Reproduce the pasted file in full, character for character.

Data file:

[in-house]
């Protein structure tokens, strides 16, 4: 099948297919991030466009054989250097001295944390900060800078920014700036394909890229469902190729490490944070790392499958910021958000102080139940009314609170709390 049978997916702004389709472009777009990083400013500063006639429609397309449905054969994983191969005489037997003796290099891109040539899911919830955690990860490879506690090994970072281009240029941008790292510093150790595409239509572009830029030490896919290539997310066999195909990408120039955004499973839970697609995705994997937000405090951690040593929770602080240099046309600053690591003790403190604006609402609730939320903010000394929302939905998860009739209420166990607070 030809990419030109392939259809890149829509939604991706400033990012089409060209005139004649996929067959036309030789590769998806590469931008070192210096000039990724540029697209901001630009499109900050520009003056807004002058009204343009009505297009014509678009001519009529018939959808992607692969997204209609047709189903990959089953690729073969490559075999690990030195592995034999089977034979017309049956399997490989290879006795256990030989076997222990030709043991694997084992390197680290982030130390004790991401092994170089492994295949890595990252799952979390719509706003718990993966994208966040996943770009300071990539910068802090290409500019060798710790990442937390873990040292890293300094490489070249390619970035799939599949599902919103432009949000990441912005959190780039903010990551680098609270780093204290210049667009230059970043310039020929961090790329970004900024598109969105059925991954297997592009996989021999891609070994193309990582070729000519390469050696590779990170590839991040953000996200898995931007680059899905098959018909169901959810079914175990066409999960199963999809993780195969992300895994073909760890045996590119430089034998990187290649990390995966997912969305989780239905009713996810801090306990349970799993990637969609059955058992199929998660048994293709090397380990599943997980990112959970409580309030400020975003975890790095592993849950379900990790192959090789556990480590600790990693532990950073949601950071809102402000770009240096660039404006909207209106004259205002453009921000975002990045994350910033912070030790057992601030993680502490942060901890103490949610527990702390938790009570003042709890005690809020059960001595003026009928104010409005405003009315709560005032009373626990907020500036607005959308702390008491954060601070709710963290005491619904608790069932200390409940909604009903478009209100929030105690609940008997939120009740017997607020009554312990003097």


[in-house]
């Protein structure tokens, strides 16, 4: 099948297919991030466009054989250097001295944390900060800078920014700036394909890229469902190729490490944070790392499958910021958000102080139940009314609170709390 049978997916702004389709472009777009990083400013500063006639429609397309449905054969994983191969005489037997003796290099891109040539899911919830955690990860490879506690090994970072281009240029941008790292510093150790595409239509572009830029030490896919290539997310066999195909990408120039955004499973839970697609995705994997937000405090951690040593929770602080240099046309600053690591003790403190604006609402609730939320903010000394929302939905998860009739209420166990607070 030809990419030109392939259809890149829509939604991706400033990012089409060209005139004649996929067959036309030789590769998806590469931008070192210096000039990724540029697209901001630009499109900050520009003056807004002058009204343009009505297009014509678009001519009529018939959808992607692969997204209609047709189903990959089953690729073969490559075999690990030195592995034999089977034979017309049956399997490989290879006795256990030989076997222990030709043991694997084992390197680290982030130390004790991401092994170089492994295949890595990252799952979390719509706003718990993966994208966040996943770009300071990539910068802090290409500019060798710790990442937390873990040292890293300094490489070249390619970035799939599949599902919103432009949000990441912005959190780039903010990551680098609270780093204290210049667009230059970043310039020929961090790329970004900024598109969105059925991954297997592009996989021999891609070994193309990582070729000519390469050696590779990170590839991040953000996200898995931007680059899905098959018909169901959810079914175990066409999960199963999809993780195969992300895994073909760890045996590119430089034998990187290649990390995966997912969305989780239905009713996810801090306990349970799993990637969609059955058992199929998660048994293709090397380990599943997980990112959970409580309030400020975003975890790095592993849950379900990790192959090789556990480590600790990693532990950073949601950071809102402000770009240096660039404006909207209106004259205002453009921000975002990045994350910033912070030790057992601030993680502490942060901890103490949610527990702390938790009570003042709890005690809020059960001595003026009928104010409005405003009315709560005032009373626990907020500036607005959308702390008491954060601070709710963290005491619904608790069932200390409940909604009903478009209100929030105690609940008997939120009740017997607020009554312990003097």